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Meet the 2019 Dia Poster Art Winner

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The Unity Council is proud to announce Andrea Luna as the winner of the 2019 Dia de los Muertos Festival poster art contest winner!

Andrea is an educator, mother, artist, community organizer, and activist. She first became involved in the Dia de los Muertos Festival nearly thirteen years ago as a crafts vendor; she was one of the first vendors to bring homemade sugar skulls and miniature craft altars to the festival. 

The Dia de los Muertos tradition is very close to Andrea’s heart. She grew up celebrating Dia de los Muertos in her native town in Oaxaca, Mexico. Every year, her family created an ofrenda for their late loved ones, was part of the procession, and visited the cemetery to decorate the graves of her ancestors.

“I started making Dia de los Muertos art to relive my childhood memories. I love making paper mache figurines, miniature altares, nichos, paper flowers, and papel picado.”

Andrea’s personal goal is to share Mexican culture and traditional arts and to advocate for the Latinx community. 

(Scroll below to read Andrea’s artist statement)

Andrea’s Artist Statement

My name is Andrea Luna Bocanegra. I am an educator, mother, artist, community organizer, and activist. All these roles have helped shape me as a person. ln these challenging times where we live in a political climate that divides more than unites polarizes more than collaborates, I am committed to bringing together our communities for a common purpose to create economic and social dignity of all working people.

As the daughter of immigrants, I value equitable treatment of all human beings, undocumented or not. My experience in working within my community spans for decades – at the age of seventeen, l began translating for Spanish speaking farm workers in Salinas, California. What started as simple translations evolved into advocacy by educating them on their rights and being a voice when they were unable or afraid to speak. I am a proud third generation activist; I am following the footsteps of my grandparents and my mother, who risked their lives working alongside the Filipino community and Cesar Chavez fighting for social justice, fair labor and fair working conditions.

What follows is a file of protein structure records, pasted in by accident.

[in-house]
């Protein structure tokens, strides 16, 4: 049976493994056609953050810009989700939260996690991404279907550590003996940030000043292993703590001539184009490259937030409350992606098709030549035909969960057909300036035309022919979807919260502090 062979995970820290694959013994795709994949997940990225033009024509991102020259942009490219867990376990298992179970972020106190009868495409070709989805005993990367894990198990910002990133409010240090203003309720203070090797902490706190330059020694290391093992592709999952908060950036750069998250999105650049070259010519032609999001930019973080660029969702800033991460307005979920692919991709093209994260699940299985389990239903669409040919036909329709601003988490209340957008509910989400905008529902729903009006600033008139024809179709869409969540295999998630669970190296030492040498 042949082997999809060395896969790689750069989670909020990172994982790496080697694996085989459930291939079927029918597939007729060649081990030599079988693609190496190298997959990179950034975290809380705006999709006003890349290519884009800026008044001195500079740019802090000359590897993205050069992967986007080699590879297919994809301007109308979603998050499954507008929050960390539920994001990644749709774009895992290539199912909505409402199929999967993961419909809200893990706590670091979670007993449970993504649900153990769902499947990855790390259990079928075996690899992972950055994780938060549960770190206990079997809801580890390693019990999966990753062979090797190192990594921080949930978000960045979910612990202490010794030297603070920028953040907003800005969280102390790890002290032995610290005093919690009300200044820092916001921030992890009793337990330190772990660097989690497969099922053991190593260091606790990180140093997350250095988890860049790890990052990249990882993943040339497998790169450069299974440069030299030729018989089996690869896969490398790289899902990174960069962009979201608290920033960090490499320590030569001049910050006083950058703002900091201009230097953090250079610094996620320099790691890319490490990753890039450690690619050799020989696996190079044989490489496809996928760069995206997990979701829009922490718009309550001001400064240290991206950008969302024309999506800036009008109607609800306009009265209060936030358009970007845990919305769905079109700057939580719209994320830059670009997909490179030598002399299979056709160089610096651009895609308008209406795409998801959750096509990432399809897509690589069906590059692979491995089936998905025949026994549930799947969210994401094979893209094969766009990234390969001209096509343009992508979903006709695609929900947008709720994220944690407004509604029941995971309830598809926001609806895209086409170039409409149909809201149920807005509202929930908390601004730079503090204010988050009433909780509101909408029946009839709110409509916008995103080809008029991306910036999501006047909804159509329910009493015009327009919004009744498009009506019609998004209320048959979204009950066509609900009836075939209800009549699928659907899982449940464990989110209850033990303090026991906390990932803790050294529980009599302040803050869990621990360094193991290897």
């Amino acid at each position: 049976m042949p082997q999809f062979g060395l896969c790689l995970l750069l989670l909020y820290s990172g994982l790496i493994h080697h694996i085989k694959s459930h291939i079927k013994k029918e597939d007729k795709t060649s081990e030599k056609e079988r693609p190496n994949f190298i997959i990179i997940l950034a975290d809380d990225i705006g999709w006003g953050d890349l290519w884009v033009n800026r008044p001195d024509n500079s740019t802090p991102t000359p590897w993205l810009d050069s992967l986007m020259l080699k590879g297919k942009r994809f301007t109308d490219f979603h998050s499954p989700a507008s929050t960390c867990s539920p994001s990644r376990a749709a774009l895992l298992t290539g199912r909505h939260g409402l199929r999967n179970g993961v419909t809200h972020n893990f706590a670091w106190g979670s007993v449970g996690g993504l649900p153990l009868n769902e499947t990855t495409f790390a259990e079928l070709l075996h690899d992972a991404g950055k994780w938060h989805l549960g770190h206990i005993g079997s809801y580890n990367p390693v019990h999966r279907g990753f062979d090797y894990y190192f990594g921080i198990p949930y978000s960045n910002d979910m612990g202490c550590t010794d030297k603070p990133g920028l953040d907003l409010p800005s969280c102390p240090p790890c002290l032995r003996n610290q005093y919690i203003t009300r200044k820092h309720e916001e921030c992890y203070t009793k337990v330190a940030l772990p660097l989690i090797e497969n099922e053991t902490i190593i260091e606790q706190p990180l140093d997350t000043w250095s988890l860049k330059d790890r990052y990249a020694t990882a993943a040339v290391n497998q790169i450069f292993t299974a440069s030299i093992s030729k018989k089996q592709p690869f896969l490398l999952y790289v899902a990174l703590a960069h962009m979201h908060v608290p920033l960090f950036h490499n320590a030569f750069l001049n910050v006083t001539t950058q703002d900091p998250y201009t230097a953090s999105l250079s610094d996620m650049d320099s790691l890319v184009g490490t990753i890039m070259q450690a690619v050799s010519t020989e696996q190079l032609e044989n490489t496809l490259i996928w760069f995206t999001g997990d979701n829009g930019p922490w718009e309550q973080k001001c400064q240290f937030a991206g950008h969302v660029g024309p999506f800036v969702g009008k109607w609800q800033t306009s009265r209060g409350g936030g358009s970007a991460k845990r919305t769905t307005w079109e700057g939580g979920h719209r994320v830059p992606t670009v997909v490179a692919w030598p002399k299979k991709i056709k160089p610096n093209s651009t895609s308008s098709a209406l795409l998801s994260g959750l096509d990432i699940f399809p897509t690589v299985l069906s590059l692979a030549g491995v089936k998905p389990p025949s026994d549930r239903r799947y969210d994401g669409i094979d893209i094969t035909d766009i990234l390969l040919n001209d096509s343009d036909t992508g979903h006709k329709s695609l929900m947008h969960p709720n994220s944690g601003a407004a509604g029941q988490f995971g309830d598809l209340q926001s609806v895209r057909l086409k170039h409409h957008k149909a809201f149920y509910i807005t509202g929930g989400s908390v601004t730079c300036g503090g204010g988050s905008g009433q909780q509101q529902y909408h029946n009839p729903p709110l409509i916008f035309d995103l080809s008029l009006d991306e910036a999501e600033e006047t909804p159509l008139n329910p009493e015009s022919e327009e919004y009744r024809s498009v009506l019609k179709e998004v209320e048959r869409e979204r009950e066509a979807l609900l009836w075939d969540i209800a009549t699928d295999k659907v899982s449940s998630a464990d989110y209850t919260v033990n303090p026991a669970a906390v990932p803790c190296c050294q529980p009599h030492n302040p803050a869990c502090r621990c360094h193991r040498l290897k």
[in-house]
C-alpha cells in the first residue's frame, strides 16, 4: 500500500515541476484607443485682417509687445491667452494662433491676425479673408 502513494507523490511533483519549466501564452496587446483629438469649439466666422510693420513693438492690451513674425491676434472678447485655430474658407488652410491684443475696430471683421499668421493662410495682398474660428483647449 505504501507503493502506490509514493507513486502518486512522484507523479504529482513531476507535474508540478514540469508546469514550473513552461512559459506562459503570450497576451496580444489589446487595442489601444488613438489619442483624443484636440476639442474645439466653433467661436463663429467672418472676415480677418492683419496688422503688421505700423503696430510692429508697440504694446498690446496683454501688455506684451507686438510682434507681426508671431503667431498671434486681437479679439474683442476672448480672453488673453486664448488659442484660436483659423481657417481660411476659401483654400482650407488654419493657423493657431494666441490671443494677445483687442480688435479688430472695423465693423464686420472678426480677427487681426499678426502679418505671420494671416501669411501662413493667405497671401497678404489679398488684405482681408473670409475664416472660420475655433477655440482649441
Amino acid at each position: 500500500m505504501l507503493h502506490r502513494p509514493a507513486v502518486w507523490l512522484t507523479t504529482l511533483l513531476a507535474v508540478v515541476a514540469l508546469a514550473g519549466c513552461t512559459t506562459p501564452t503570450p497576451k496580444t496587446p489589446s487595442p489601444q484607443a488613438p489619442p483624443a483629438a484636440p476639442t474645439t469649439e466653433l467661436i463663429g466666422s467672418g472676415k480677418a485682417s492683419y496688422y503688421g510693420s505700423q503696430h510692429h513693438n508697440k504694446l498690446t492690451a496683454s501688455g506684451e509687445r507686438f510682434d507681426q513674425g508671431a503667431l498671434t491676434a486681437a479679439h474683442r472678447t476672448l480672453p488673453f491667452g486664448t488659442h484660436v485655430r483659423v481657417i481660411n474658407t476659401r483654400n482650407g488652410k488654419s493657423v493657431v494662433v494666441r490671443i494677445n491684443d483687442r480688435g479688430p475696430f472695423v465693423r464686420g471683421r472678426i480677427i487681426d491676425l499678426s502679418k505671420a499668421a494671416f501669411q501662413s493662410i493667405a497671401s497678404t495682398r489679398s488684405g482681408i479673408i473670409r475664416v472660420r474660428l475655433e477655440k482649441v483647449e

Mi Familia has taught me to be self-motivated, to work hard but smart, and always to speak up when there is an injustice. My uncles, who actively took part in the Chicano Movement, constantly remind me that we can be part of positive change and that we should always work to build bridges and not walls, not only within our family but also with our friends, neighbors and our communities.

As a mother to a child with a learning disability and once an educator myself, I value the importance of education. I have and will continue to advocate for quality, fair, and one-day free education for all. I believe that the return on investment on quality education means substantial gains for our communities, for it is these communities that are built by young people armed with critical thinking skills earned from a good education.

I am dedicated and passionate about giving a voice to those unable to speak for themselves. I am not afraid of speaking up for what I believe is right, especially when l know that the rights of people in my community are being compromised. While I am an independent thinker, I also bring experience in working with others who hold different views and seek a resolution and build bridges when l can.

I have been a community activist in Oakland since moving here in 2008. I work with youth in East Oakland and help elevate Spanish speaking communities to be more proactive in their communities. I have also stepped into politics in hopes of adding more diversity to the different groups and caucuses, making sure that people that look like me are being represented.